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17TH CENTURY GOLD COIN RECOVERED IN NEWFOUNDLAND
The Canwest News Service reported a recent find of a rare gold coin in Newfoundland. -EditorCall it the 17th century equivalent of losing your bank card - and then picture the owner losing his mind trying to find it. Sometime around 1627, the owner of a very valuable gold coin lost it at an early British colony on Newfoundland's Avalon Peninsula.
Archeologist Jim Tuck, who dug the rarity out of the stone footing of a house this week at the Colony of Avalon, says how it got there is anybody's guess, but the erstwhile owner - maybe the man who founded it in 1621, Lord Baltimore, himself - didn't let it go very easily.
"It's a very valuable piece of stuff. I'm amazed at the kinds of things people will lose. I believe whoever lost it spent a long time trying to get it back," he said with a laugh.
The loonie-sized Scottish coin is 22-karat gold and weighs about five grams, worth about $143 Cdn today. When originally issued, it was worth six British pounds (or 120 shillings), which represented a lot of money for its owner.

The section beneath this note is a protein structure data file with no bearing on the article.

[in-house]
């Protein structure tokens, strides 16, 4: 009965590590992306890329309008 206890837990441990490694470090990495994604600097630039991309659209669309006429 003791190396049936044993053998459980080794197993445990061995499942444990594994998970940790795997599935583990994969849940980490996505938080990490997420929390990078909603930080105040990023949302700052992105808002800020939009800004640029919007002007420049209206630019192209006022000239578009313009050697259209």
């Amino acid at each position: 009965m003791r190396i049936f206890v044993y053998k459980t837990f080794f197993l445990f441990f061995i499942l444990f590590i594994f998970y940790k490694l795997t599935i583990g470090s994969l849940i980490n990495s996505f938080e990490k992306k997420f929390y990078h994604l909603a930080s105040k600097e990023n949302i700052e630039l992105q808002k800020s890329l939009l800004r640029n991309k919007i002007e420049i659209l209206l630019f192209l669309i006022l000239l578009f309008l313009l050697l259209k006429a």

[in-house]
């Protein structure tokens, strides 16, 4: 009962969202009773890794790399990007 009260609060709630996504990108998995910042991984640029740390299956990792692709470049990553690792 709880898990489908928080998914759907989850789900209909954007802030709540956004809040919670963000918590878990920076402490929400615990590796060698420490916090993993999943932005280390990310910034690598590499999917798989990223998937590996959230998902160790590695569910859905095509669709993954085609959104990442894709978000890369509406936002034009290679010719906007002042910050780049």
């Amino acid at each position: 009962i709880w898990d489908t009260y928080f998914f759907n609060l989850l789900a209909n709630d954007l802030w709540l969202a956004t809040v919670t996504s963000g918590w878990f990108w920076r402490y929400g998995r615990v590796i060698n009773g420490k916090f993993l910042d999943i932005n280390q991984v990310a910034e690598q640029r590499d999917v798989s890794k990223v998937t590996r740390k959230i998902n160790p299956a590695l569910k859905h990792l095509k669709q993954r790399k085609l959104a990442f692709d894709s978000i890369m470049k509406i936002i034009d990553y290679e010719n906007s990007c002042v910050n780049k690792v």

The "Sword and Sceptre" coin dated 1601 was issued during the reign of King James VI of Scotland two years before he ascended the throne of England as King James I.
It features the crowned arms of Scotland (rampant lion) on the obverse surrounded by the Latin inscription, "James VI, by the Grace of God, King of Scots."
The reverse features a crossed sword and sceptre, flanked by two thistles - all below a crown. The reverse Latin legend reads, "The safety of the people is the supreme law."
The coin is being examined and cleaned at the Colony of Avalon Conservation Laboratory.
Baltimore's colony left substantial remains... Baltimore, born George Calvert, eventually gave up the Newfoundland colony, after complaining about French raids and winters that lasted from October to May. He was granted land in Maryland in the United States where the city of Baltimore is named after the family.
To read the complete article, see: 17th century rare gold coin recovered in N.L. (http://www.canada.com/topics/news/national/story.html?id=1fb50d45-14ce-479e-81a1-20d2af204432)
Wayne Homren, Editor
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